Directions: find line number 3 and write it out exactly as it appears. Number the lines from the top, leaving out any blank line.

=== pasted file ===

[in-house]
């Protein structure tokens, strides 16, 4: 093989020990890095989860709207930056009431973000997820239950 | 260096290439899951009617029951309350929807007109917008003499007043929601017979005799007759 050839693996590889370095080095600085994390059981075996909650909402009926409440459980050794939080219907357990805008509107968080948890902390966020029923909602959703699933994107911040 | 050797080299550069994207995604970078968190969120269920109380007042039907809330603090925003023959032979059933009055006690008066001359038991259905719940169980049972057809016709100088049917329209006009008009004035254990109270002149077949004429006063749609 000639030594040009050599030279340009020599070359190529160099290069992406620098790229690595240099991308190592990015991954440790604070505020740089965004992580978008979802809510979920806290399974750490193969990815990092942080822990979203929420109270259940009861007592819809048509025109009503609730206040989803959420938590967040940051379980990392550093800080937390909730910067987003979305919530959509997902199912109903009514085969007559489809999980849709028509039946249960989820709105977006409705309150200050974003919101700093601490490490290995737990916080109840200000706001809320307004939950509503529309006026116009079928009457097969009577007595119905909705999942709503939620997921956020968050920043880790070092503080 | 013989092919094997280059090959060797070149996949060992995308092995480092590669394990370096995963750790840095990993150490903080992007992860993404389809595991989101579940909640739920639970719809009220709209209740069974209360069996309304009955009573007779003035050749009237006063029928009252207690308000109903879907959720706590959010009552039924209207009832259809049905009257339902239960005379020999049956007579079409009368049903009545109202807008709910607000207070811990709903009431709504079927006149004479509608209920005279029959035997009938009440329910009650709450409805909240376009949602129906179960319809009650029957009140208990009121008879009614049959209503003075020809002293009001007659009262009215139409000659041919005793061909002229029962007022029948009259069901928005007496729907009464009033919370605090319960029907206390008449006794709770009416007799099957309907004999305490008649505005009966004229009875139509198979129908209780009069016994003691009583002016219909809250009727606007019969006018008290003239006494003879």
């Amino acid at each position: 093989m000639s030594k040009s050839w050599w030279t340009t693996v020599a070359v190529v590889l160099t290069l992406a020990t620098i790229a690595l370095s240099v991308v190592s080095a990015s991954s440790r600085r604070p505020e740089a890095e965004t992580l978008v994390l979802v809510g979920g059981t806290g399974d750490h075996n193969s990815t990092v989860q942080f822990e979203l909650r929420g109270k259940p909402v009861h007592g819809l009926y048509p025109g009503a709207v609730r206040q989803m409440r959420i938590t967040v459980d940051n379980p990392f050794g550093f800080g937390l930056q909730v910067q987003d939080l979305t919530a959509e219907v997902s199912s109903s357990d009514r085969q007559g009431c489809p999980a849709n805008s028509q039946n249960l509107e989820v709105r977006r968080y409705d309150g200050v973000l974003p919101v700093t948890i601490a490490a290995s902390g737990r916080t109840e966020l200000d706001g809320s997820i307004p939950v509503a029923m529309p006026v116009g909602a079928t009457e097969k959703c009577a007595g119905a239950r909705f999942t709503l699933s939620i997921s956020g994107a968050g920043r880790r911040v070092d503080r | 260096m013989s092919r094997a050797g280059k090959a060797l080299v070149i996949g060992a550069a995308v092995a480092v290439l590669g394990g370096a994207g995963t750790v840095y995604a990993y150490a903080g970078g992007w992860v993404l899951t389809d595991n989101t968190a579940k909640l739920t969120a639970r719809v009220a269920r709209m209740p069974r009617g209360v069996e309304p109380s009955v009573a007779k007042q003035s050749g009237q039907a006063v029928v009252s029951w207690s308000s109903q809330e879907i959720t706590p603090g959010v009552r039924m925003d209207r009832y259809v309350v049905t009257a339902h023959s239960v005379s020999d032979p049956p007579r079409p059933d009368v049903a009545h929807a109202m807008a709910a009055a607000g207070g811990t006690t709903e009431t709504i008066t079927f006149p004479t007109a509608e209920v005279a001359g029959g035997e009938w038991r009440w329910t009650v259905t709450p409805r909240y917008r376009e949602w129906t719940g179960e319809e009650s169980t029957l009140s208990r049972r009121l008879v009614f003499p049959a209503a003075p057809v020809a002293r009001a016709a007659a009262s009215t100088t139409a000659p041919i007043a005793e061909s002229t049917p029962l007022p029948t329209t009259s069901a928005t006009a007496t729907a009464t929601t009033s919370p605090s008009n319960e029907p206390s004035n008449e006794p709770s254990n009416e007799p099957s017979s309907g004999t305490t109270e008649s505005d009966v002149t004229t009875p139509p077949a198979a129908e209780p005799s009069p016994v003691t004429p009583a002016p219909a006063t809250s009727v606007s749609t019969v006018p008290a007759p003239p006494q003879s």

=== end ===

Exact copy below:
């Amino acid at each position: 093989m000639s030594k040009s050839w050599w030279t340009t693996v020599a070359v190529v590889l160099t290069l992406a020990t620098i790229a690595l370095s240099v991308v190592s080095a990015s991954s440790r600085r604070p505020e740089a890095e965004t992580l978008v994390l979802v809510g979920g059981t806290g399974d750490h075996n193969s990815t990092v989860q942080f822990e979203l909650r929420g109270k259940p909402v009861h007592g819809l009926y048509p025109g009503a709207v609730r206040q989803m409440r959420i938590t967040v459980d940051n379980p990392f050794g550093f800080g937390l930056q909730v910067q987003d939080l979305t919530a959509e219907v997902s199912s109903s357990d009514r085969q007559g009431c489809p999980a849709n805008s028509q039946n249960l509107e989820v709105r977006r968080y409705d309150g200050v973000l974003p919101v700093t948890i601490a490490a290995s902390g737990r916080t109840e966020l200000d706001g809320s997820i307004p939950v509503a029923m529309p006026v116009g909602a079928t009457e097969k959703c009577a007595g119905a239950r909705f999942t709503l699933s939620i997921s956020g994107a968050g920043r880790r911040v070092d503080r | 260096m013989s092919r094997a050797g280059k090959a060797l080299v070149i996949g060992a550069a995308v092995a480092v290439l590669g394990g370096a994207g995963t750790v840095y995604a990993y150490a903080g970078g992007w992860v993404l899951t389809d595991n989101t968190a579940k909640l739920t969120a639970r719809v009220a269920r709209m209740p069974r009617g209360v069996e309304p109380s009955v009573a007779k007042q003035s050749g009237q039907a006063v029928v009252s029951w207690s308000s109903q809330e879907i959720t706590p603090g959010v009552r039924m925003d209207r009832y259809v309350v049905t009257a339902h023959s239960v005379s020999d032979p049956p007579r079409p059933d009368v049903a009545h929807a109202m807008a709910a009055a607000g207070g811990t006690t709903e009431t709504i008066t079927f006149p004479t007109a509608e209920v005279a001359g029959g035997e009938w038991r009440w329910t009650v259905t709450p409805r909240y917008r376009e949602w129906t719940g179960e319809e009650s169980t029957l009140s208990r049972r009121l008879v009614f003499p049959a209503a003075p057809v020809a002293r009001a016709a007659a009262s009215t100088t139409a000659p041919i007043a005793e061909s002229t049917p029962l007022p029948t329209t009259s069901a928005t006009a007496t729907a009464t929601t009033s919370p605090s008009n319960e029907p206390s004035n008449e006794p709770s254990n009416e007799p099957s017979s309907g004999t305490t109270e008649s505005d009966v002149t004229t009875p139509p077949a198979a129908e209780p005799s009069p016994v003691t004429p009583a002016p219909a006063t809250s009727v606007s749609t019969v006018p008290a007759p003239p006494q003879s």